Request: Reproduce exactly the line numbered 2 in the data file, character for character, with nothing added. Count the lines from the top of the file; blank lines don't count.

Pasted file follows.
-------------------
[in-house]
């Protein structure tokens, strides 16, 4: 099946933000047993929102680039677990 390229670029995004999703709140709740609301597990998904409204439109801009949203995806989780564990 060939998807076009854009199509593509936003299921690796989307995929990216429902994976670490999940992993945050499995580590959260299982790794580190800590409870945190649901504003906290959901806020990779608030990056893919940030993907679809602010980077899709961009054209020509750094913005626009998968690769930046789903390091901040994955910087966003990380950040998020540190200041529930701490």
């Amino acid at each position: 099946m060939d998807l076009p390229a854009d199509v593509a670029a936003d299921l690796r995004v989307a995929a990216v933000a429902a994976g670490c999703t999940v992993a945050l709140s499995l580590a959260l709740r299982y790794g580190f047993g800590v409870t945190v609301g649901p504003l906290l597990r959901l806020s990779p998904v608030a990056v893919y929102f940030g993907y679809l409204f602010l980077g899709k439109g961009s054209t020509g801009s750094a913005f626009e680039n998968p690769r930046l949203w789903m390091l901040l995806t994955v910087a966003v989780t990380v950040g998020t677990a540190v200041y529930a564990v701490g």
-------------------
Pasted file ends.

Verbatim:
């Protein structure tokens, strides 16, 4: 099946933000047993929102680039677990 390229670029995004999703709140709740609301597990998904409204439109801009949203995806989780564990 060939998807076009854009199509593509936003299921690796989307995929990216429902994976670490999940992993945050499995580590959260299982790794580190800590409870945190649901504003906290959901806020990779608030990056893919940030993907679809602010980077899709961009054209020509750094913005626009998968690769930046789903390091901040994955910087966003990380950040998020540190200041529930701490």